Earlier this month, I put a challenge to our team: review a film that deals with your own personal phobia. Being the obedient sort,
I forced them they agreed to face their fears head-on and summon the strength to sit through feature length movies depicting the very thing that makes them squirm. No cushions or duvets to hide behind allowed! So without further ado, let’s take a look at what puts the willies up HorrorCultFilms as the team face their fears…
Bat reviews ARACHNOPHOBIA (1990)
I’m scared of spiders. Not the tiny money spiders but definitely the bigger house spiders that run across the wall quickly and could jump at you at any given moment. In order to face my fear, I had to review a childhood classic, Arachnophobia.
Dr Ross Jennings and his family move from San Francisco to the rural town of Canaima, California where he’s lined up to be the successor of the elderly town doctor, Sam Metcalf. However, upon his arrival, the town’s geriatric doctor rethinks his retirement leaving Jennings without any patients except for his kindly neighbour, Margaret. When bodies start piling up in the usually-quiet town, Jennings decides to investigate further and discovers that a new species of venomous spider may be to blame.
Starring a strong cast including Jeff Bridges as Ross Jennings, Julian Sands, as Dr James Atherton, and John Goodman as comedic character, Delbert McClintock, pest controller of company, Bugs-B-Gone, Arachnophobia isn’t a B-movie but has certain qualities to it that makes it feel like one. In fact, it’s actually a Disney flick and was the feature film debut of film director, Frank Marshall, who is more known for his producing roles than directing.
Rather than having a 50ft spider invade a country town, Arachnophobia prefers to deliver arachnids in quantity which is a nightmare for anyone with a spider phobia but, you know what, the film isn’t terrifying to sit through. It’s actually enjoyable and, at times, quite funny with the filmmakers blending comedy in with the creepy-crawlie horror element with main character Jennings himself suffering from the titular phobia. That’s not to say it doesn’t have fear-inducing moments though. I have long held memories of the spider crawling out of the popcorn bowl and the opening scene of the spiders falling out of the tree in Venezuela after the scientists gas it. It’s been nightmare fuel for years but I can manage to sit through the film, despite me jumping out of my seat multiple times throughout. I bet it’s been at least 20 years since I last watched it previously but it still holds up to this day.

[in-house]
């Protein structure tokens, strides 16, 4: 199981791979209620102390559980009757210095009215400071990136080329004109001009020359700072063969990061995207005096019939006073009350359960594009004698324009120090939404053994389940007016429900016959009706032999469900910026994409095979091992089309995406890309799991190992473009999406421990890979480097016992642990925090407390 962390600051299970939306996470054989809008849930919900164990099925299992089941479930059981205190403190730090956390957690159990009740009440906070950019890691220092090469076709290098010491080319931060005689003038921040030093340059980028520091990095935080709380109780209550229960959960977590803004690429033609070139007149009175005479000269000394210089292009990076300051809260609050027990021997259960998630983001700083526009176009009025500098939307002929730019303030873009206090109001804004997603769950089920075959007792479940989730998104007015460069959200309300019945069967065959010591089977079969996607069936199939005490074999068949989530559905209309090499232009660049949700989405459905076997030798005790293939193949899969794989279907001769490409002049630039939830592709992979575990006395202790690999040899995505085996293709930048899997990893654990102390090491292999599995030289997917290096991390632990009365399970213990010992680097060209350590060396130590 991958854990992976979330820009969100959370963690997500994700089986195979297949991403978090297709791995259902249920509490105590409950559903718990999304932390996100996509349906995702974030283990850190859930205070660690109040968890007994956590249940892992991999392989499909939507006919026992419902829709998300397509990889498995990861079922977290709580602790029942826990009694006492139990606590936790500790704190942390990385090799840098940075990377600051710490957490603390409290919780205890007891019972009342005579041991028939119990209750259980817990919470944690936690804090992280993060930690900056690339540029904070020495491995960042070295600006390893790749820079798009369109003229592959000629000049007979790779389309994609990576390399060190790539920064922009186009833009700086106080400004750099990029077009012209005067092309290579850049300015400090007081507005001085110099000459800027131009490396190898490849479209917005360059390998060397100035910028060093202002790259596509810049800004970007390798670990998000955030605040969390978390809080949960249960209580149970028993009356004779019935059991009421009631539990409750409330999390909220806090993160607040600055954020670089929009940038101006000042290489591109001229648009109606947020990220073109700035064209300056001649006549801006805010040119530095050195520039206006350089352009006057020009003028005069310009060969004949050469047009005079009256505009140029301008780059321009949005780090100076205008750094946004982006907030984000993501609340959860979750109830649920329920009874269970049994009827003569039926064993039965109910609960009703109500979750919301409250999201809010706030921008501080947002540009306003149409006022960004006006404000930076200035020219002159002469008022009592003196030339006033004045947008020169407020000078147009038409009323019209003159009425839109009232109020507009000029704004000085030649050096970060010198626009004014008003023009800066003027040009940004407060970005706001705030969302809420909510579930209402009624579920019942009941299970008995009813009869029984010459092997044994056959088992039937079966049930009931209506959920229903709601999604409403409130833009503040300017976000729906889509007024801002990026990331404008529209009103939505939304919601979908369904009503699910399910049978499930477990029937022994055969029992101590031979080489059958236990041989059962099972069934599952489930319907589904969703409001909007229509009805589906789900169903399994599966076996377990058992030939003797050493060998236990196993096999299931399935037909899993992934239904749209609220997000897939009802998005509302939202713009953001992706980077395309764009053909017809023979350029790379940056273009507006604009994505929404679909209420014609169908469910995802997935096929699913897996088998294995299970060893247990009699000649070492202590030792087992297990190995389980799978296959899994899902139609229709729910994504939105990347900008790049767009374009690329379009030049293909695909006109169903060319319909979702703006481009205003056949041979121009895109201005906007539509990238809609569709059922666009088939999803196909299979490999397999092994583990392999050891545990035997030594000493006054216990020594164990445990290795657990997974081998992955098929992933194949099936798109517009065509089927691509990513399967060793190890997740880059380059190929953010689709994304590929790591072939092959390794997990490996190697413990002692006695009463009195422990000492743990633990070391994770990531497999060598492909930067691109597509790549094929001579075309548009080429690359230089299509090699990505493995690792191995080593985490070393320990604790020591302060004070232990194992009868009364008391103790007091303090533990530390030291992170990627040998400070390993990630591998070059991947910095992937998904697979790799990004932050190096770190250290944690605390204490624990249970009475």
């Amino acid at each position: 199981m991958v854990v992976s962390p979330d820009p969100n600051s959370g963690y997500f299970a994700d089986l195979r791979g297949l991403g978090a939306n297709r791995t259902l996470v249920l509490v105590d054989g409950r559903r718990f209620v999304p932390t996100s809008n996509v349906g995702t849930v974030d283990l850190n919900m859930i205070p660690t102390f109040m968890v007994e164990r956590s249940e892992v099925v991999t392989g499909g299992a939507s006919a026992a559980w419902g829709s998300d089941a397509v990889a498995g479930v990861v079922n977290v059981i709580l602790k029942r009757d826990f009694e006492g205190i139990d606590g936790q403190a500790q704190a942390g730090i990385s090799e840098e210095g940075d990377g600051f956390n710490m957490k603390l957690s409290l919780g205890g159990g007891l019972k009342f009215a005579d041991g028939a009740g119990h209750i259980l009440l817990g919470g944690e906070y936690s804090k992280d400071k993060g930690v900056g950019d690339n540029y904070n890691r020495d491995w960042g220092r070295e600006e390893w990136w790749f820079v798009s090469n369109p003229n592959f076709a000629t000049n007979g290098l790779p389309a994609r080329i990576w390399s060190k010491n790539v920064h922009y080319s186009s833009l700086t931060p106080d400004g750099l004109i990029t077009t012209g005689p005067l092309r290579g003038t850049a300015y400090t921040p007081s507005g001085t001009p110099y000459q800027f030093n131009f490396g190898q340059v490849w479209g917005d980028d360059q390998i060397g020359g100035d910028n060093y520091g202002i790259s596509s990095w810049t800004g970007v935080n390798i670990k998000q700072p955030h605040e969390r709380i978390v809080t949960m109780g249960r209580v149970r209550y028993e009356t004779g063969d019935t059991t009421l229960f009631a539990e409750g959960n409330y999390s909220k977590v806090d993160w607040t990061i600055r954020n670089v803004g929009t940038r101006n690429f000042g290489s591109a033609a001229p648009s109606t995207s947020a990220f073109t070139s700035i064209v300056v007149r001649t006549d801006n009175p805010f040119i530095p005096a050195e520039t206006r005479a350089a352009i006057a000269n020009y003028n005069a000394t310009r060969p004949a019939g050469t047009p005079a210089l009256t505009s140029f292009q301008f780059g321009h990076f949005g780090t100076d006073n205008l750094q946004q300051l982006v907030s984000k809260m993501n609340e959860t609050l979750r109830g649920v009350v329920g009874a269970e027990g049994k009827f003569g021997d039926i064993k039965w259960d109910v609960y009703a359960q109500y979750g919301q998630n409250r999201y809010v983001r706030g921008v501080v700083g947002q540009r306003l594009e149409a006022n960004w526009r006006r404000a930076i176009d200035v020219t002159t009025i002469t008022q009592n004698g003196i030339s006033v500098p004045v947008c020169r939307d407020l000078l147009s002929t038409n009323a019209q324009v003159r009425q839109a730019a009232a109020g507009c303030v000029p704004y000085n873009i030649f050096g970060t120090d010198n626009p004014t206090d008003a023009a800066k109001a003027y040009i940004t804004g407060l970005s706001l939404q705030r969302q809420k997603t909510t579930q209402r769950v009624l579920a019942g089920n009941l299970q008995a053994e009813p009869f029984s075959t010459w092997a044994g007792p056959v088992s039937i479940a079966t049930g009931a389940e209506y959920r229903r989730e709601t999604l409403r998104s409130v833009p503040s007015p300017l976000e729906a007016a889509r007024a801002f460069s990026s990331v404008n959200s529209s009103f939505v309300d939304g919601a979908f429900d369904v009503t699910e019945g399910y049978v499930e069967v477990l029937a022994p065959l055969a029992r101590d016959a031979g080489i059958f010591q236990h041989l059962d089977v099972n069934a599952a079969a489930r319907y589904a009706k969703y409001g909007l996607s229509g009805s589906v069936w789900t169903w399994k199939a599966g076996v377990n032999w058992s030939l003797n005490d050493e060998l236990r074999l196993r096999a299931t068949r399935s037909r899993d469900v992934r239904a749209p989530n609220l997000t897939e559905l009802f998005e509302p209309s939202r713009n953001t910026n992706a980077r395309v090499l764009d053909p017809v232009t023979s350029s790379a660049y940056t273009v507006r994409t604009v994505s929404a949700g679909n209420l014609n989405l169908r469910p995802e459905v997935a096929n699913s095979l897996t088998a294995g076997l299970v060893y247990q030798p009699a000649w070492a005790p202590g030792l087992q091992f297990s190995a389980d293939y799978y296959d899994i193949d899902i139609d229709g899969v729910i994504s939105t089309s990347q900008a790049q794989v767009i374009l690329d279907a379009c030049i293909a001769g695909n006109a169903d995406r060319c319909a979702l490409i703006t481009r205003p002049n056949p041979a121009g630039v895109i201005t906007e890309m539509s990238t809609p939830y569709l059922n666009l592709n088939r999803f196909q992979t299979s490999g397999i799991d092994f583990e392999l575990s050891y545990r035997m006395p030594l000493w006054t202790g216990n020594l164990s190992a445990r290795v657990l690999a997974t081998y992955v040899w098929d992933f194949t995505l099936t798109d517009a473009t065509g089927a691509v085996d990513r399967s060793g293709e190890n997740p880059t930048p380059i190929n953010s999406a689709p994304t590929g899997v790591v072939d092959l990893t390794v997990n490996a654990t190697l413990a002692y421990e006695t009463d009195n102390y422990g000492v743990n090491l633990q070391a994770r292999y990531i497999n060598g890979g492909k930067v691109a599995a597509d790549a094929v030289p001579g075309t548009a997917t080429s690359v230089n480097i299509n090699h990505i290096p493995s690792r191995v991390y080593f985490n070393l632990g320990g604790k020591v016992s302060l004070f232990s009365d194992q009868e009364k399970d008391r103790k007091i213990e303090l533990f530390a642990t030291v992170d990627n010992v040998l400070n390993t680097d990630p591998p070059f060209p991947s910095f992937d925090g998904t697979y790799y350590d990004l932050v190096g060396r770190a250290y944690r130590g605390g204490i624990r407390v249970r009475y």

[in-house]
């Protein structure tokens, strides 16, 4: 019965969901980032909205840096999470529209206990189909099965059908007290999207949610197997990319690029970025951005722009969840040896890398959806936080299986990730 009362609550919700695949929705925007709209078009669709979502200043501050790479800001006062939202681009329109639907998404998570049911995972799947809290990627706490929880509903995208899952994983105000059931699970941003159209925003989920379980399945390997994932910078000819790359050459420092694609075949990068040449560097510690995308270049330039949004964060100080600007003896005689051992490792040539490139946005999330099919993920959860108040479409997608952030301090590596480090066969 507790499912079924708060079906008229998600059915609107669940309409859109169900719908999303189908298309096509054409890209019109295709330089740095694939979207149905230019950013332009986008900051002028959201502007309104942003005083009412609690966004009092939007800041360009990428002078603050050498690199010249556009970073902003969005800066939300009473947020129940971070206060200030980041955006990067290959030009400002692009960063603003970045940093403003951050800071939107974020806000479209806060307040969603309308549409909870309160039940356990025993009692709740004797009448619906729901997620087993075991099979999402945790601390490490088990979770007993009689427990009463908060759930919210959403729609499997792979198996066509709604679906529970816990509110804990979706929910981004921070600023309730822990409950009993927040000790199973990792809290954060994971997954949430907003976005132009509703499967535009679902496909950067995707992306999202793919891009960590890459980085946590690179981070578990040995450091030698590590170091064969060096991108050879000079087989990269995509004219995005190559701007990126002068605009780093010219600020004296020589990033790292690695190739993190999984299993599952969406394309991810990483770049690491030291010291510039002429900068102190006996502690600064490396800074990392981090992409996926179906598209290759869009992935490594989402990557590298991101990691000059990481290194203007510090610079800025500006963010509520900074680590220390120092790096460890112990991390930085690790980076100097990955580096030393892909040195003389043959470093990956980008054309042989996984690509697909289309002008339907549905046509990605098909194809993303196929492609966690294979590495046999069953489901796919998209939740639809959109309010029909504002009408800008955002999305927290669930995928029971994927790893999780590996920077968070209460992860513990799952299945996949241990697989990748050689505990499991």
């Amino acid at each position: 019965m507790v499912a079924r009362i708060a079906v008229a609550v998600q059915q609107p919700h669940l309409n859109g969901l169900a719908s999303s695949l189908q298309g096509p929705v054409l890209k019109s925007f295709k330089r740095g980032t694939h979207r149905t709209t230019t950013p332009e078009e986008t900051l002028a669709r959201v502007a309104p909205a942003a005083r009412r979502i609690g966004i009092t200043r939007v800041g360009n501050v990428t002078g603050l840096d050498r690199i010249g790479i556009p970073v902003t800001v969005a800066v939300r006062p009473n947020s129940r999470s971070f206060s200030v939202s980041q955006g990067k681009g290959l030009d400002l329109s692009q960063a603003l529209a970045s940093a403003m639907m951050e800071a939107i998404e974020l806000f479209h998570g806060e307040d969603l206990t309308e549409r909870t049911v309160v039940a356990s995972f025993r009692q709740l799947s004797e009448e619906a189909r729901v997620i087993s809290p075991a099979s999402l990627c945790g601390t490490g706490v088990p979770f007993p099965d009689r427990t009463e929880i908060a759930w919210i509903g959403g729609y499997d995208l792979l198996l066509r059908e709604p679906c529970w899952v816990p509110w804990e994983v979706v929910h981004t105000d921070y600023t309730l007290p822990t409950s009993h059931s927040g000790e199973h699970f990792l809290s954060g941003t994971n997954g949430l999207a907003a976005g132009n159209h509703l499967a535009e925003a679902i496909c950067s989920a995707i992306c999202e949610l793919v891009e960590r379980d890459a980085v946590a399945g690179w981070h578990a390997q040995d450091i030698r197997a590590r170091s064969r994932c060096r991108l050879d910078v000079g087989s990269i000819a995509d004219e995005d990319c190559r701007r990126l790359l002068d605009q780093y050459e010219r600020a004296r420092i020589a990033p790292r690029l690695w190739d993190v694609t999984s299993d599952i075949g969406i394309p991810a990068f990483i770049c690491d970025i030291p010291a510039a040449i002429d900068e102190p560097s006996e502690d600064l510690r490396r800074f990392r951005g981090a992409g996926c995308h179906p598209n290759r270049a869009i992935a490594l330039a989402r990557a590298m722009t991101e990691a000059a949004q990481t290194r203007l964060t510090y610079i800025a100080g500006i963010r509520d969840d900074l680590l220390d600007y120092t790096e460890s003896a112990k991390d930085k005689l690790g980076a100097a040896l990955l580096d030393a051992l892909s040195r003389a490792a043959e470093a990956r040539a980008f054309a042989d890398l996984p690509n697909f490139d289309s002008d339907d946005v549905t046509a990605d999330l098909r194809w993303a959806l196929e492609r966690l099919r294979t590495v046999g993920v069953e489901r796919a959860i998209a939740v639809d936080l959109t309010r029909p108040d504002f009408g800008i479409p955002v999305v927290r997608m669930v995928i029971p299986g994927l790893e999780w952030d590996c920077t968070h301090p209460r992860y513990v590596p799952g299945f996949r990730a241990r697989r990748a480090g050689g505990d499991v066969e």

What I love about the movie, that I can appreciate now as an adult, is how clever the film was shot. The filmmakers make great use of reflections, silhouettes and POV shots to make the spiders feel more threatening than they are. A hairy leg peeping through a hole in a coffin; the shadow of a spider on the lampshade; a quick glimpse of a spiders legs as the catflap closes behind it. All of these build the tension, leading up the spider’s strike. The music accompanying the spider’s movements only serves to exaggerate its threat and, believe me, for that 90 minutes my heart was racing at the thought of those arachnids not only being present in the house but deadly venomous with it! The closeups of the spiders’ eyes, coupled with their movement, strikes me that these spiders are organised and cunning, planning their execution of the human species. Even just thinking of it now gives me the chills.
It may hold a PG rating but do not be fooled. Arachnophobia can still make your skin crawl.
Dr Lenera reviews THE WALK (2015)
Phillipe Petit is trying to make a living in Paris with juggling acts and wire walking. During one performance, he eats a hard candy which injures his tooth. While in the waiting room of the dentist, he sees a picture in a magazine of the Twin Towers in New York City, and decides to make it his mission to walk a 140-foot tightrope between the two buildings, setting out to recruit a few accomplices to aid him in his decidedly illegal aim….